Sunday is a day of dread for many parents and kids this time of year. Coming off the weekend, headed into another school week, anxieties amplify. Kids cry, can’t fall asleep, develop nausea and make threats like they’re never going back to school. Parents feel sick, angry and nervous themselves.
In my opinion, there is nothing more futile than trying to make an anxious or scared person NOT be anxious or scared.
But there are some things that seem to help.
Technology tends to disrupt the ability to fall asleep. For teens, it can become an addictive way to escape and medicate anxiety. So have a tech off time about an hour before bed. Also figure out your family technology policy.
Have consistent bedtime routines and times.
Listen. Use reflective listening and allow your child to talk about what they are feeling. DON’T try to correct, fix or talk them out of their feelings. Just ask open ended questions and repeat what you hear. Feelings tend to pass more quickly when they are expressed.
Show healthy detachment. Your child’s feelings are not your feelings. Anxiety, fear is just a feeling. By itself, the feeling is not dangerous. It can’t hurt them. Be empathetic but avoid falling apart yourself!
If they are school avoidant, don’t let them stay home! The work to get them back to school will often be much more difficult than just keeping them in. Let them know your boundary “School is not optional. I’m only comfortable with you staying home if you have a fever or you’re vomiting.”
You can also let them know they can be scared AND go to school. You can have a negative feeling but still behave in the expected manner.
Like everything I share, these are things that I find helpful. They may not fit every child or every family. So just take what fits for you, leave the rest.
I want to encourage all parents to know that you should do what feels comfortable for you in your home with your kids. So if you read lists like this and start to feel guilty, DON’T! If you allow a free reign in technology because that’s what you have to do to get through the week,
You ARE NOT alone! If you don’t have a good bedtime routine, guess what, so do lots of other people. If you let your anxious child stay home, guess what, so have I! Even knowing it’s not “best practice” some days circumstances require something different.
So if you’re struggling and don’t know where to start, try these! If you know these things and you need to do better, ok, great!
If your child’s anxiety seems dangerous, causes symptoms of panic, is constant instead of situational, seeking professional help is a great next step.
Containers hold things. Containers have boundaries. Containers are strong, predictable, and comforting.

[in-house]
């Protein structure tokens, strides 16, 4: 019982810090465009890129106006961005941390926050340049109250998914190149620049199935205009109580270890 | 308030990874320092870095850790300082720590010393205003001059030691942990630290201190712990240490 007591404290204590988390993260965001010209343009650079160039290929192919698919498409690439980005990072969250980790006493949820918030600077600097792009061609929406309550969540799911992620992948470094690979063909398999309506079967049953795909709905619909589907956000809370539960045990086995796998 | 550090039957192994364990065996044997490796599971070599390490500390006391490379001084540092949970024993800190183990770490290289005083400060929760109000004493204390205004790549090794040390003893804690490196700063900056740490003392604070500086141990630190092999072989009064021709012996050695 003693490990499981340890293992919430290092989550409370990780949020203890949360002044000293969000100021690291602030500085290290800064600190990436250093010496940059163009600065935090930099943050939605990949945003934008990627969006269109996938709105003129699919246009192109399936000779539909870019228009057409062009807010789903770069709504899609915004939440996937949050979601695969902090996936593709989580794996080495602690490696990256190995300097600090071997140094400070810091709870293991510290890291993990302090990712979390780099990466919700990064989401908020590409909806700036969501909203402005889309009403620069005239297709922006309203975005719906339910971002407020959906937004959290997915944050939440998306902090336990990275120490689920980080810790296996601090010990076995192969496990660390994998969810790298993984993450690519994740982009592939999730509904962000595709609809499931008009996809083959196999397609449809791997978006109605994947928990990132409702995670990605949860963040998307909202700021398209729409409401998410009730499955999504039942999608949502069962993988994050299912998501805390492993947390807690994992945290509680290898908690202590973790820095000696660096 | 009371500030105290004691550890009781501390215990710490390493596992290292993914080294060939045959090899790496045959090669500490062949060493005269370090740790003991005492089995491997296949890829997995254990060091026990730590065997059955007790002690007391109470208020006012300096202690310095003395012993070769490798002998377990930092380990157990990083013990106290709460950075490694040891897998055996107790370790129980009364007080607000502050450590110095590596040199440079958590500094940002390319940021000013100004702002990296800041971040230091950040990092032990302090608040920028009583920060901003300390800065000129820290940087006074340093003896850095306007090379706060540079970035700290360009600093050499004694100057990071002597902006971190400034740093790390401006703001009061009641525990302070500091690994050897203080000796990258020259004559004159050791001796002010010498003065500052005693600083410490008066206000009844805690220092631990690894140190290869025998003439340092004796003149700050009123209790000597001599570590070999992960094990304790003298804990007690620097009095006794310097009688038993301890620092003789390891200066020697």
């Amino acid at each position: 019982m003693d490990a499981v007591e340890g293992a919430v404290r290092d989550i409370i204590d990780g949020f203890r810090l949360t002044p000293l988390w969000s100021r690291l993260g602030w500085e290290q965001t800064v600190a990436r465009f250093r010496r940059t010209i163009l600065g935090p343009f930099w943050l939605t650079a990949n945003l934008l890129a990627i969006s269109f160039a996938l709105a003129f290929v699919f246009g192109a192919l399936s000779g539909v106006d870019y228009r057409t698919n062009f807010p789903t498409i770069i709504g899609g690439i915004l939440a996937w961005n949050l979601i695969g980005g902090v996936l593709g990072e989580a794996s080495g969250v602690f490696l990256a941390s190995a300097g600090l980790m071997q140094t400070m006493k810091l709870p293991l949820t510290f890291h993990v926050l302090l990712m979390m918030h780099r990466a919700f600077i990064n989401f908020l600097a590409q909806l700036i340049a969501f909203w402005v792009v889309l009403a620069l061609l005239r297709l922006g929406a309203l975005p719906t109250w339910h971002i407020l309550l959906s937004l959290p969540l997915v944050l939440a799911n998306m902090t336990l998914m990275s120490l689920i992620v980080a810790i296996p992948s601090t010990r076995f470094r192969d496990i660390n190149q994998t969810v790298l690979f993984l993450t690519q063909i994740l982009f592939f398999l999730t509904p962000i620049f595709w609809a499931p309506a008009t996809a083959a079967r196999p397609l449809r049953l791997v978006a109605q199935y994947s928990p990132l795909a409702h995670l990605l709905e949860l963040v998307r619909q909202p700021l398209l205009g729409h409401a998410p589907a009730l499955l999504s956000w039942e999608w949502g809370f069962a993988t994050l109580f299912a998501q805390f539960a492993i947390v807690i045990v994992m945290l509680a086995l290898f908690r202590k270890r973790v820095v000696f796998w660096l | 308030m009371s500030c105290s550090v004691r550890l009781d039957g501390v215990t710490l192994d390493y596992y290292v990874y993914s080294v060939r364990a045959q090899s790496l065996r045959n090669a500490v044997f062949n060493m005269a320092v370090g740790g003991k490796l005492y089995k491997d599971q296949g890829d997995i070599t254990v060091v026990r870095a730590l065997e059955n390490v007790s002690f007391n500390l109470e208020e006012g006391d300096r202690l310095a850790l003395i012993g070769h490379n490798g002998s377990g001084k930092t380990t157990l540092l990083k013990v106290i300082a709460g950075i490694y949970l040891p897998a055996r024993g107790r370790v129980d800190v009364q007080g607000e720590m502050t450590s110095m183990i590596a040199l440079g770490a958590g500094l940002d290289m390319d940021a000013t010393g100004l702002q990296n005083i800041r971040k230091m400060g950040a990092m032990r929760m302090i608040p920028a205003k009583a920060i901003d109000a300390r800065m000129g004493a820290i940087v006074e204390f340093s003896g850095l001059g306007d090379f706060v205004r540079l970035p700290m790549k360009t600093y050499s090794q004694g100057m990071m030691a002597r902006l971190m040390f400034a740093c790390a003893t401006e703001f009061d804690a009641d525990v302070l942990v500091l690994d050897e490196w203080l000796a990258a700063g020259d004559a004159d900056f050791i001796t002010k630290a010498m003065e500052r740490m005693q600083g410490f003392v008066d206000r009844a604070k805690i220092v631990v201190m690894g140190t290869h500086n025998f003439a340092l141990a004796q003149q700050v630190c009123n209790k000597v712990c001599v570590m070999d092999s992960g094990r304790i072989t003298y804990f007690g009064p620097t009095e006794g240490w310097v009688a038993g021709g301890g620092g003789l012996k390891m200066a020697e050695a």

From a mom who spent lots of years trying to fix and direct, this shift has been most transformational.
– TRICIA THOMPSON
How do parents help their children develop that strong sense of self?
One way is to shift from being a director or fixer to being a container.
Containers hold things. As a parent you can be a safe place for your child to share and explore their feelings. Listen, reflect and repeat what you hear back to them. Instead of jumping in with solutions or your point of view. Just be a container.
Containers have boundaries. They hold things and they keep things safely inside firm boundaries. So instead of lectures, solutions, deal making, arguing, nagging learn how to set a boundary. “If you are going to scream, you’ll have to do that in your room.” “If you don’t get a 3.0 on your report card, I’ll be unable to pay your car insurance.” Set the boundary and stick to it.
Containers are strong, predictable, and comforting. Kids learn to be okay with their feelings. They learn that uncomfortable feelings are part of life and they can tolerate them. They learn that you trust them to handle uncomfortable things. Kids build belief in themselves and an inner strength that has nothing to do with pleasing others. It has to do with being themselves.
From a mom who spent lots of years trying to fix and direct, this shift has been transformational.
One thing I’m working on is letting my kids have some time in their struggle before I jump in to “fix” it.
As parents, we are tired at the end of the day too. We want the homework over with as much as they do and we, just like our kids, have probably used most of our mojo for the day already. This leaves us tired with less capacity to do our best work as parents.
Slowing down and understanding your child’s perspective and experience can be really valuable. Instead of forcing the homework, we can take time to ask questions and understand.
Ross Greene, author of The Explosive Child, recommends identifying the difficulty and asking the question “what’s up?”
This is the sentence frame.
“I noticed you’re having difficulty with….what’s up?” Now, just listen.
“I noticed you’re having difficulty getting started on your math every night, what’s up?”
Adults jump right into problem solving when we may not truly understand the problem. Often what our kids need from us is not a math tutorial, it’s just to be heard and understood by you.
So give curiosity and listening a try. In the long run, building these foundations of trust and communication will be more valuable than their ability to comply with their thirty minute nightly reading.